Saint-Louis Forts and Châteaux
National Historic Site
Architecture and Urban Plan for the Glory of the Monarchy!
Québec, fortified city
In the 17th century, in both French and English, a “city” was a walled or fortified geographic space. This was particularly true of the French, who had military engineers plan and develop the growth of new cities. In Quebec City, the relationship between defence and urban development was evident from 1636. The link was even closer later on, as much in general planning as in the network of streets, squares and blocks.
1660 plan showing the convergence of Old Quebec streets towards the Place d'Armes© Library and Archives Canada, C-15801
Once the question of dividing concession lands was resolved, governor Montmagny focused on designing the limits of his city and coordinating them with the fortress he intended to “build regularly” out from the Saint-Louis fort and château. Adapted to the topography of the upper city's plateau, the network of streets spanned out from the fort and Place d'Armes. Military urban planning still shows in the topography and landscape of the upper city.
Glory and architecture
However, the monumental architecture involved in the Saint-Louis fort and château sometimes revealed unwritten goals... For example, what pushed Frontenac to build a second château? Personal vanity, no doubt, but also the desire to flatter Louis XIV as well.
The Château St. Louis, anonymous, ca. 1700© Library and Archives Canada, C-4696
In that regard, Frontenac was competing with monseigneur Saint-Vallier; the rivalry between the two men was well known. Saint-Vallier began construction of his bishop's palace along Côte de la Montagne, just a few hundred metres from the château.
The Bishop's palace by Richard Short, 1761© Library and Archives Canada, C-000350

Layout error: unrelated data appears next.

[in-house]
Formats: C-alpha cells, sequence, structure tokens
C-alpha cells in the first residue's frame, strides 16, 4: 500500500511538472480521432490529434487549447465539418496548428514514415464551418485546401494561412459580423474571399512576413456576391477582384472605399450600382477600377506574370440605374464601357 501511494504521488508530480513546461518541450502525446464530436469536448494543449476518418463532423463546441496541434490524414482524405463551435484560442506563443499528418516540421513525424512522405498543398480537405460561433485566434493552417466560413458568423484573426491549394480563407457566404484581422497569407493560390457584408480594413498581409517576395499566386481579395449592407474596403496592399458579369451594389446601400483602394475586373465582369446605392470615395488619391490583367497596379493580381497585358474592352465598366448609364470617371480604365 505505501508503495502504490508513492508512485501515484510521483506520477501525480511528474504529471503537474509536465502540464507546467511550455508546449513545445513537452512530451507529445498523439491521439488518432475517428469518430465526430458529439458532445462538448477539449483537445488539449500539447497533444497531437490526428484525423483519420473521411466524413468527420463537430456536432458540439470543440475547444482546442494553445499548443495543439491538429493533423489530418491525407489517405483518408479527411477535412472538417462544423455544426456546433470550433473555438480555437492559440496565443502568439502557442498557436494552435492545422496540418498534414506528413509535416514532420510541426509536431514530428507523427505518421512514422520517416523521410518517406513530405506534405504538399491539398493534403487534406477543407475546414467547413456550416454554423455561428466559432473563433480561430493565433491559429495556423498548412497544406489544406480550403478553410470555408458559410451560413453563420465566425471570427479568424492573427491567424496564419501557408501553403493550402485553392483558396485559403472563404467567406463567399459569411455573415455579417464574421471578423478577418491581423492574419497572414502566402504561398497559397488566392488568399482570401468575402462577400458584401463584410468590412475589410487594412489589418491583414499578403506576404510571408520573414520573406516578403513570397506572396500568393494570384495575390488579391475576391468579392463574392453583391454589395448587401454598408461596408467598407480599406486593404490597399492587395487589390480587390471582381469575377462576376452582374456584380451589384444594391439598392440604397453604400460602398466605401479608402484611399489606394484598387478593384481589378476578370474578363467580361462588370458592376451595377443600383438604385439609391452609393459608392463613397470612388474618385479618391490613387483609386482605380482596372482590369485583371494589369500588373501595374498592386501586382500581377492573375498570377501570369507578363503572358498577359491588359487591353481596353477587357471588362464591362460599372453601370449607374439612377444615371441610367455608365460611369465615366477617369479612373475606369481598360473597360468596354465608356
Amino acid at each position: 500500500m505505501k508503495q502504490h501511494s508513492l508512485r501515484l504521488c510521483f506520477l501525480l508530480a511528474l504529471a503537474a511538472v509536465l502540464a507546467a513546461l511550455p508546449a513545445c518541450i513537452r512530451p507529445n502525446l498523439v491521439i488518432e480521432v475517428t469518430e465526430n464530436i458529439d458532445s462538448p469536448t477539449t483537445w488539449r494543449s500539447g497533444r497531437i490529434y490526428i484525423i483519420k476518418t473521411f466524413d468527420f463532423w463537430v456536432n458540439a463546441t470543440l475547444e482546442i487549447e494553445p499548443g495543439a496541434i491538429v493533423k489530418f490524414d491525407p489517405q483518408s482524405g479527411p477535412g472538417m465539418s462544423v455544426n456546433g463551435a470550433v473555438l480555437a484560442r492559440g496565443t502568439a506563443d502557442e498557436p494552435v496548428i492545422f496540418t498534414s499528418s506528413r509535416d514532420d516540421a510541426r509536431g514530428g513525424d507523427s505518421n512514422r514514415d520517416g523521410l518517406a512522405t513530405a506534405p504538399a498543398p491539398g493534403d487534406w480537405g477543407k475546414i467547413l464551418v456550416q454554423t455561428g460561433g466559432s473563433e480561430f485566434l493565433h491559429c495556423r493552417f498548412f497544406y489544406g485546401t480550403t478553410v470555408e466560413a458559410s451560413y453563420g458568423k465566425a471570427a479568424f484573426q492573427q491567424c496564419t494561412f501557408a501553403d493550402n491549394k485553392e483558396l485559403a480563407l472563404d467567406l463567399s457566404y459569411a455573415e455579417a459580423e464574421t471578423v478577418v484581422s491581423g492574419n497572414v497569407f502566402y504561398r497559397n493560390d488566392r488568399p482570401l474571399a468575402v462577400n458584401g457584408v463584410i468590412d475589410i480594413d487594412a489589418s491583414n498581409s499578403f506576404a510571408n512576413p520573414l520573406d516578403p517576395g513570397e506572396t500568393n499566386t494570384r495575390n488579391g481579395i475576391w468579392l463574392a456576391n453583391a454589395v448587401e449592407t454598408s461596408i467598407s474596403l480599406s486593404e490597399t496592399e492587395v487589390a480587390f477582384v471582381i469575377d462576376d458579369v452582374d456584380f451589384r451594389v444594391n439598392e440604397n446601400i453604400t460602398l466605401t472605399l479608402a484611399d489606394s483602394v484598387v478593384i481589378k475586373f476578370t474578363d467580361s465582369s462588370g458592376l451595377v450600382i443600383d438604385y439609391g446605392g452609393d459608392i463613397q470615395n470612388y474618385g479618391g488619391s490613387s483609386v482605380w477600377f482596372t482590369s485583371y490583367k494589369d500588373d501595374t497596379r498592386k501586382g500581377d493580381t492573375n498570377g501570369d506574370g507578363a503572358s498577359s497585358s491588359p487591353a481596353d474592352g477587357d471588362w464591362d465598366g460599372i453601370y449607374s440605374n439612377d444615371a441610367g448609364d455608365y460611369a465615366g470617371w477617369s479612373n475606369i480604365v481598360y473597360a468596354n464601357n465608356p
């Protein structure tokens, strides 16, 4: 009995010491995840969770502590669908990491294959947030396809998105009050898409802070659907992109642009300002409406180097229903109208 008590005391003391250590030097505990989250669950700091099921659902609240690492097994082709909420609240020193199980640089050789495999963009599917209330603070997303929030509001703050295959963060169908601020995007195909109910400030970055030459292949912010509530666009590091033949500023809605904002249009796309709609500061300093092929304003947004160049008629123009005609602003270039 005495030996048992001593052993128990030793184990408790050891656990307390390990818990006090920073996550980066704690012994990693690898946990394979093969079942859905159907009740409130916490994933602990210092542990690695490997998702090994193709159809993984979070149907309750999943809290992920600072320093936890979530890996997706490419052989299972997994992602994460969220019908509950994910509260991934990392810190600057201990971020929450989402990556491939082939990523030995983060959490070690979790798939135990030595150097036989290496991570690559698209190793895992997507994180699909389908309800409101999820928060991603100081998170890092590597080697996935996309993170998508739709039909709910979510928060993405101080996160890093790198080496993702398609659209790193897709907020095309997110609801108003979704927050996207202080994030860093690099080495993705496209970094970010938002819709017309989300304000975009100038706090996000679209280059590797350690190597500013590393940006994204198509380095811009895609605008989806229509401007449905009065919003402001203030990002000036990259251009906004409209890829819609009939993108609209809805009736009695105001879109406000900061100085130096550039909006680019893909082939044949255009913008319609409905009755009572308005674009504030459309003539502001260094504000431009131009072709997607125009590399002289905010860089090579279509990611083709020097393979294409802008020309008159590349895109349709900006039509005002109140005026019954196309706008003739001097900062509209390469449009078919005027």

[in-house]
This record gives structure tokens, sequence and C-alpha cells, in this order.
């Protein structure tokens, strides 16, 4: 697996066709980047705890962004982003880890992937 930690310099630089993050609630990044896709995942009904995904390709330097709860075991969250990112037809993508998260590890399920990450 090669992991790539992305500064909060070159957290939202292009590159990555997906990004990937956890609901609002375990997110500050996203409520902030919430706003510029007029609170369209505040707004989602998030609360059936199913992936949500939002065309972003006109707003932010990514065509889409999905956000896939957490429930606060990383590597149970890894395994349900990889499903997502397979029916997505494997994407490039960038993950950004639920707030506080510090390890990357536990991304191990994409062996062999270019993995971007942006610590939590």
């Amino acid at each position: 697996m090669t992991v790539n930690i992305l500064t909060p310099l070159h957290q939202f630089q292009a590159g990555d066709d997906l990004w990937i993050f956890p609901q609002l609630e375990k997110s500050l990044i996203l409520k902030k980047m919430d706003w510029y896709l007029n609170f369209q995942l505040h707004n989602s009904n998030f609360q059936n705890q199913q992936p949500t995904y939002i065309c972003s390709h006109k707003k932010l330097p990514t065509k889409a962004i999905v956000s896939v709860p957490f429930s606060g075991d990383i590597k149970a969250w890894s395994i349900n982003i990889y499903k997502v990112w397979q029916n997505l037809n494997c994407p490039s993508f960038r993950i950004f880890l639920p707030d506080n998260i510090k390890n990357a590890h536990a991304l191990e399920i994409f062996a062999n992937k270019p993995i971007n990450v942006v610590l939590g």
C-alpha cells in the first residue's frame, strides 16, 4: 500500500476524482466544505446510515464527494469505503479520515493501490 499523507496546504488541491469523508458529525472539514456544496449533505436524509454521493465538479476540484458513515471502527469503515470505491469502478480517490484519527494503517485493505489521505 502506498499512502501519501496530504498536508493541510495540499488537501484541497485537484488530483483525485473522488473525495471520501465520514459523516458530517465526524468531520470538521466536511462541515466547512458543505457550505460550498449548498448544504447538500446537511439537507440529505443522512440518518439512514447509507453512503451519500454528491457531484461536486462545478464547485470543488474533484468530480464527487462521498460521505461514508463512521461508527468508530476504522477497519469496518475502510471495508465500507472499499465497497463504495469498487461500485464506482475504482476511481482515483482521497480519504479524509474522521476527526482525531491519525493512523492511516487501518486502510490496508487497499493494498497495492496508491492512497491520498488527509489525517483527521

For his palace, the bishop chose the form of a Parisian mansion house, adopted by aristocrats. Frontenac inherited the Château Saint-Louis from Montmagny – and hired François de la Joue, one of the city's greatest architects, to design and build the second Château Saint-Louis.
Although it may appear banal, the competition between the bishop and Frontenac regarding architecture demonstrated part of the mentality of leaders in that era. Architecture served to beautify cities, for the great glory of the king... The two edifices, which dominated the cliff, were the first to be witnessed upon arriving in Quebec City. They were also the ones to appear on engravings from which the king could determine progress in the capital of New France.
A new order at Place d'Armes
English rule brought changes that would have a major impact on the landscape of Place d'Armes: with the elimination of the intendant's palace, situated in the lower town came a refocusing of the administrative functions around Place d'Armes, and an end to the military role it had played since the 17th century.
In 1784, governor Haldimand built a château on the west side of Place d'Armes. A three-storey building whose plain décor integrated well with the upper city, the Château Haldimand housed a library, the governor's ballroom, and some administrative offices.
At the time, the fort Saint-Louis lost its defensive role and shared the designation as governor's residence with the Château Haldimand, housing the colony's royal representative.
Place d'Armes changed and would change again when the Récollets' monastery was destroyed by fire in 1796, and the Palladian-style Anglican cathedral was built in the early 19th century. Reconstruction of the Saint-Louis châteaux over the years brought changes to the landscape not only from the river's perspective but even more so from within the city.